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By Bonnie Hill
Harlequin Enterprises, Ltd.Copyright © 2005 Harlequin Enterprises, Ltd.
All right reserved.
Everyone in San Francisco was drunk that night, so drunk that I had to drive the taxi.
Saint Patrick's Day. I was raised to be proud of my heritage, proud to be Rebecca Mahoney, otherwise known as Reebie. Still, I was always amused, in a smug kind of way, to see this entire, mismatched city pretending, for twenty-four hours, to be as Irish as I am all year long.
I was working a temp job. After the fiasco with my ex and losing the winery I loved, I couldn't settle. Instead I bounced from cosmetic saleswoman to various temp jobs, to my newest assignment, working through my temp agency, this time for the local newspaper. My job? Coordinate the food at this St. Patrick's Day pub crawl. I'd coordinated dozens of events at the winery, so this would be no problem.
The eclectic Celtic wannabes at the pub were already in their cups, as my dad would say. I should have been, too, crooning "Danny Boy" and forgetting about the laptop I'd lugged in like a bad date, at the insistence of my panties-in-a-wedge supervisor, who had insisted I keep her posted, via e-mail, regarding my whereabouts.
Alberta, the newspaper's HR director who'd interviewed me, had explained to me that the paper was trying to drive down its demographics - translated, get more young readers - by sponsoring the event. Dumb down sounded more like it, but I needed Alberta's approval for only a short time.
Since I'd lost the winery, I didn't care what I was or what I did. I had a second part-time job at a cosmetics counter, but this one at the paper would give me a little extra money and an excuse to hang out with my photographer friend Daphne Teng.
The television above the bar was broadcasting footage of former President Remington, who'd died this morning. The revelers seemed to be paying little attention. Daphne and I snagged the coveted corner booth, the only one with a good-size square table just large enough for our two pints. Daph snuggled in against the wall and lifted her glass.
"Cheers," she said in the clipped accent of one who had been taught English somewhere other than America. "We don't have to start for thirty minutes.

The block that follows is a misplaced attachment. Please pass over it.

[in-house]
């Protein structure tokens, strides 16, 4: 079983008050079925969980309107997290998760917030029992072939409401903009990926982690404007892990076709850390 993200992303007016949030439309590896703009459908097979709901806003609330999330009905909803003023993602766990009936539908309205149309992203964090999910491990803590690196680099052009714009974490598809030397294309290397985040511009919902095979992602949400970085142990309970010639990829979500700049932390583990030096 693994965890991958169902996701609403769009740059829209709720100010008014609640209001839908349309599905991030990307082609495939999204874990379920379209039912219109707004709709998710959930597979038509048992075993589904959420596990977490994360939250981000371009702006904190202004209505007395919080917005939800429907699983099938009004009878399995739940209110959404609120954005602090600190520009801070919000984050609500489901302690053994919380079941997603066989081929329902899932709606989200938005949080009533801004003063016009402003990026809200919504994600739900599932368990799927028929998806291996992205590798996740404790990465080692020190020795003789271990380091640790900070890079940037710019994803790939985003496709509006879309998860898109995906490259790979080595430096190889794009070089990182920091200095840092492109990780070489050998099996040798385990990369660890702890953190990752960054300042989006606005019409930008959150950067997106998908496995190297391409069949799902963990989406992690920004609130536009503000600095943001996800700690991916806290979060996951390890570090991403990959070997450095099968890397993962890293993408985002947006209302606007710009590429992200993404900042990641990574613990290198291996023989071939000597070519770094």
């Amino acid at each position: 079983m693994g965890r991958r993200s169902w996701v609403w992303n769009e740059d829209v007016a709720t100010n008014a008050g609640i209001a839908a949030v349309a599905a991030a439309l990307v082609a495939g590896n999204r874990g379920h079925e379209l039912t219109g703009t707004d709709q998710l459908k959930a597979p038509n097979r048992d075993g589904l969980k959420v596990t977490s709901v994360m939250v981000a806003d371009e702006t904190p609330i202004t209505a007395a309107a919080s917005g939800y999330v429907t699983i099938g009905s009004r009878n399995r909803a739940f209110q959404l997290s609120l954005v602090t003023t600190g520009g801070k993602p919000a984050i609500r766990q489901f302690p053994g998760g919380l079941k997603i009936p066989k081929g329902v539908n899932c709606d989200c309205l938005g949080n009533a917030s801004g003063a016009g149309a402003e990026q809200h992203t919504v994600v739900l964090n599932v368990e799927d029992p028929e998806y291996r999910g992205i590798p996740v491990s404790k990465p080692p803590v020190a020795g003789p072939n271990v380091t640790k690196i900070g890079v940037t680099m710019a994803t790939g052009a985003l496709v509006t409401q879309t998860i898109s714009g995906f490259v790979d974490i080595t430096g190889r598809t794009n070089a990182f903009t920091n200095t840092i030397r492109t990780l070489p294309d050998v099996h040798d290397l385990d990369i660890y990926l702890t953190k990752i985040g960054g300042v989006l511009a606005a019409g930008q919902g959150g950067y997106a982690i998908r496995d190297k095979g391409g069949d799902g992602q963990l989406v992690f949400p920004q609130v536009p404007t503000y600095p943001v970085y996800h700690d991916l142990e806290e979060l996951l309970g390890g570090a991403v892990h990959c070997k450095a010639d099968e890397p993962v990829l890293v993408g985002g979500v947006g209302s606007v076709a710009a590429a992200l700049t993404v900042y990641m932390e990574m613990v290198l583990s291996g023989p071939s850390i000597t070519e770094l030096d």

Let's get a nice little buzz on and check out the guys."
I should have left it at that, focused on the pub crawl, a little beer, another easy temp job. Just hand out the corned beef, make the drunks think they were having fun, collect my money and go home. But, no. Instead of joining Daph in the consumption of a Harp Lager, I had to unfold the laptop on the edge of that tiny table, e-mail Alberta that I'd arrived early, then pull out my cell phone and check my answering machine. When I heard the commanding yet strangely familiar voice of a woman named Jeanette Sheldon on my voice mail, without weighing the wisdom of the move, I called her back.
Clearly disgusted, Daph sighed, picked up her glass and headed for the bar where, if the noise level was any indication, most of the fun was taking place. I didn't blame her.
Jeanette answered. I introduced myself.
"Rebecca Mahoney?" She dragged it out, in a velvety, almost-amused voice. "And I'm Jeanette Sheldon. Perhaps you've heard of me."
I drew a blank. In which of my many temporary situations had I offended this woman? And when? Perhaps the Saturday I was hired to make snow cones in the park? The week I tried to hang wallpaper?
"I've never heard of you," I said.
"I forget how young you are. You must have bypassed the rumors. I want to talk to you about the president. President Remington."
A dead former president. So Remington's death today was the reason I was letting my Harp go flat beside me. I took a bitter swallow and smacked my lips, half-hoping she heard.
"I'm here with a photographer for the newspaper, but we're only covering the pub crawl today. I'm sure the paper will be running a number of stories about Michael Remington tomorrow, but I don't have anything to do with that. I'm just a temp."
I felt as much as heard her clear her throat. "They'll print interviews with his son, his son's wife, and of course, June."
"That's right. I'm sure they will."
"But you'll be the one talking to the president's mistress."
I shook my computer mouse to life, nearly tipping over my pint. I Googled as fast as I could, doing a Web search for Jeanette Sheldon. Maybe she was just a nut. She had to be if, out of everyone in the Bay Area, she'd picked me to confess to.
"You were President Remington's mistress?"
"You heard me. The old rumors are true. I'm telling you this only so you'll agree to talk to me."
I hadn't heard the old rumors, but if there were any, I'd find them online. "Why are you coming forward now?" I asked.
"That's part of what I want to talk to you about."
The revelers at the bar launched into "An Irish Lullaby," Daphne's lilting accent soaring over the others. My laptop screen filled with several promising links. This woman might be for real, after all.
Too-ra-loo-ra-loo-ral, hush now, don't you cry.
"Leo Kersikovski works in the newsroom at the paper, and I'm sure he'd be interested in talking to you," I said over the song, which seemed to grow in volume by the moment. It would be a good break for hunky Kersikovski. If Jeanette were on the level, he might even scoop the Chronicle. Of course, if she were on the level, wouldn't she be calling the Chronicle, anyway? "Mr. Kersikovski might still be at work. If you hang on a minute, I can get his direct extension from the photographer."
Excerpted from Double Exposure by Bonnie Hill Copyright © 2005 by Harlequin Enterprises, Ltd.. Excerpted by permission.
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